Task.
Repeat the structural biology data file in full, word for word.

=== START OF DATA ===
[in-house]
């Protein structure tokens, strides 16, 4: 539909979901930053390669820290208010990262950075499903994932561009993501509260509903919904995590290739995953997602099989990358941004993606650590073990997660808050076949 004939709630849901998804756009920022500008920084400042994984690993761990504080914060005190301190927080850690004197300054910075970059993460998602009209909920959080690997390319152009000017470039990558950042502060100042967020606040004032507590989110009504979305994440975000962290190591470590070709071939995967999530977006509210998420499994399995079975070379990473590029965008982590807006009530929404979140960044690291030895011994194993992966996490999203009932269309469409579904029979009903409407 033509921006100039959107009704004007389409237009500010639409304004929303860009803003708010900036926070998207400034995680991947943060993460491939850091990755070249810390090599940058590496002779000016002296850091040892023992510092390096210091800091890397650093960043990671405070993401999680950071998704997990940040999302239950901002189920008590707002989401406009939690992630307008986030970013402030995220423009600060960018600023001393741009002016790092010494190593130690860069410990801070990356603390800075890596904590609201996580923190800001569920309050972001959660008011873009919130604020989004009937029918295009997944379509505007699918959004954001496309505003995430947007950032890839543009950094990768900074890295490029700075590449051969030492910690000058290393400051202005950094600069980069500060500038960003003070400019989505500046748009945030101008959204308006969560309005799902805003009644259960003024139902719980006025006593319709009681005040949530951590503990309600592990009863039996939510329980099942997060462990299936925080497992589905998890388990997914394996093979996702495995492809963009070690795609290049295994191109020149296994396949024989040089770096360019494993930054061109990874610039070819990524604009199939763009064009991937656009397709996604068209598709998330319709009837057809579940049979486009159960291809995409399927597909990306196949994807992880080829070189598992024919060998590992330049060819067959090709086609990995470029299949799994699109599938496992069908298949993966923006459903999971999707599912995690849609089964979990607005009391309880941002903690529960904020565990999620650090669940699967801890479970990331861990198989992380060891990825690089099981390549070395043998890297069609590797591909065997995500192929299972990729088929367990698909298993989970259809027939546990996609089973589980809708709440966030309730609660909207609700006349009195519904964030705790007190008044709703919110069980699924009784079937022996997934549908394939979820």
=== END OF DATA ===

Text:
[in-house]
């Protein structure tokens, strides 16, 4: 539909979901930053390669820290208010990262950075499903994932561009993501509260509903919904995590290739995953997602099989990358941004993606650590073990997660808050076949 004939709630849901998804756009920022500008920084400042994984690993761990504080914060005190301190927080850690004197300054910075970059993460998602009209909920959080690997390319152009000017470039990558950042502060100042967020606040004032507590989110009504979305994440975000962290190591470590070709071939995967999530977006509210998420499994399995079975070379990473590029965008982590807006009530929404979140960044690291030895011994194993992966996490999203009932269309469409579904029979009903409407 033509921006100039959107009704004007389409237009500010639409304004929303860009803003708010900036926070998207400034995680991947943060993460491939850091990755070249810390090599940058590496002779000016002296850091040892023992510092390096210091800091890397650093960043990671405070993401999680950071998704997990940040999302239950901002189920008590707002989401406009939690992630307008986030970013402030995220423009600060960018600023001393741009002016790092010494190593130690860069410990801070990356603390800075890596904590609201996580923190800001569920309050972001959660008011873009919130604020989004009937029918295009997944379509505007699918959004954001496309505003995430947007950032890839543009950094990768900074890295490029700075590449051969030492910690000058290393400051202005950094600069980069500060500038960003003070400019989505500046748009945030101008959204308006969560309005799902805003009644259960003024139902719980006025006593319709009681005040949530951590503990309600592990009863039996939510329980099942997060462990299936925080497992589905998890388990997914394996093979996702495995492809963009070690795609290049295994191109020149296994396949024989040089770096360019494993930054061109990874610039070819990524604009199939763009064009991937656009397709996604068209598709998330319709009837057809579940049979486009159960291809995409399927597909990306196949994807992880080829070189598992024919060998590992330049060819067959090709086609990995470029299949799994699109599938496992069908298949993966923006459903999971999707599912995690849609089964979990607005009391309880941002903690529960904020565990999620650090669940699967801890479970990331861990198989992380060891990825690089099981390549070395043998890297069609590797591909065997995500192929299972990729088929367990698909298993989970259809027939546990996609089973589980809708709440966030309730609660909207609700006349009195519904964030705790007190008044709703919110069980699924009784079937022996997934549908394939979820």